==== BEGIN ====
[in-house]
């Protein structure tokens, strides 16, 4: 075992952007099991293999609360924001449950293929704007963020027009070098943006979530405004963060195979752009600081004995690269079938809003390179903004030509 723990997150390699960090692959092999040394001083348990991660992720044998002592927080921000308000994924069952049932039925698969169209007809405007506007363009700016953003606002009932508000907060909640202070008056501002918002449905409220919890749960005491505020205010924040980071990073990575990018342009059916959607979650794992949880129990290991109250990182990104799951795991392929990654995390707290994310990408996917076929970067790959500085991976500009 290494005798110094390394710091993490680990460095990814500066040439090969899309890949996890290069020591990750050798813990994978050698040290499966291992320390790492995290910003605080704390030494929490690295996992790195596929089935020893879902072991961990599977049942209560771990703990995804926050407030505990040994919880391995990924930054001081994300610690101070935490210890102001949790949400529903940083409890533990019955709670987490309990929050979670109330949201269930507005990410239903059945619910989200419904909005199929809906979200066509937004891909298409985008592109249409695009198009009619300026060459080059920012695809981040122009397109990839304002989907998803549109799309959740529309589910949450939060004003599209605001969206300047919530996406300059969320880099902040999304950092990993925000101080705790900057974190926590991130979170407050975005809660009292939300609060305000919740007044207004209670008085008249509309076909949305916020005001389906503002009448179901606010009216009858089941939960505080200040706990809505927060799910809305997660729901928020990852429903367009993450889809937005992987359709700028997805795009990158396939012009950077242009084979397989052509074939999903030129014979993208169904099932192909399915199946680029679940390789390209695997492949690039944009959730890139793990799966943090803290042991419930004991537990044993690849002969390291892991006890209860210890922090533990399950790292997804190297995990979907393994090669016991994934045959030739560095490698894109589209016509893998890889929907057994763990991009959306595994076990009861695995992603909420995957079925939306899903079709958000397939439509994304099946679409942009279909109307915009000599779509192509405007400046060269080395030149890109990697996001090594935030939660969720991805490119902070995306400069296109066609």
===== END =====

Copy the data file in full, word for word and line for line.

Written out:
[in-house]
């Protein structure tokens, strides 16, 4: 075992952007099991293999609360924001449950293929704007963020027009070098943006979530405004963060195979752009600081004995690269079938809003390179903004030509 723990997150390699960090692959092999040394001083348990991660992720044998002592927080921000308000994924069952049932039925698969169209007809405007506007363009700016953003606002009932508000907060909640202070008056501002918002449905409220919890749960005491505020205010924040980071990073990575990018342009059916959607979650794992949880129990290991109250990182990104799951795991392929990654995390707290994310990408996917076929970067790959500085991976500009 290494005798110094390394710091993490680990460095990814500066040439090969899309890949996890290069020591990750050798813990994978050698040290499966291992320390790492995290910003605080704390030494929490690295996992790195596929089935020893879902072991961990599977049942209560771990703990995804926050407030505990040994919880391995990924930054001081994300610690101070935490210890102001949790949400529903940083409890533990019955709670987490309990929050979670109330949201269930507005990410239903059945619910989200419904909005199929809906979200066509937004891909298409985008592109249409695009198009009619300026060459080059920012695809981040122009397109990839304002989907998803549109799309959740529309589910949450939060004003599209605001969206300047919530996406300059969320880099902040999304950092990993925000101080705790900057974190926590991130979170407050975005809660009292939300609060305000919740007044207004209670008085008249509309076909949305916020005001389906503002009448179901606010009216009858089941939960505080200040706990809505927060799910809305997660729901928020990852429903367009993450889809937005992987359709700028997805795009990158396939012009950077242009084979397989052509074939999903030129014979993208169904099932192909399915199946680029679940390789390209695997492949690039944009959730890139793990799966943090803290042991419930004991537990044993690849002969390291892991006890209860210890922090533990399950790292997804190297995990979907393994090669016991994934045959030739560095490698894109589209016509893998890889929907057994763990991009959306595994076990009861695995992603909420995957079925939306899903079709958000397939439509994304099946679409942009279909109307915009000599779509192509405007400046060269080395030149890109990697996001090594935030939660969720991805490119902070995306400069296109066609």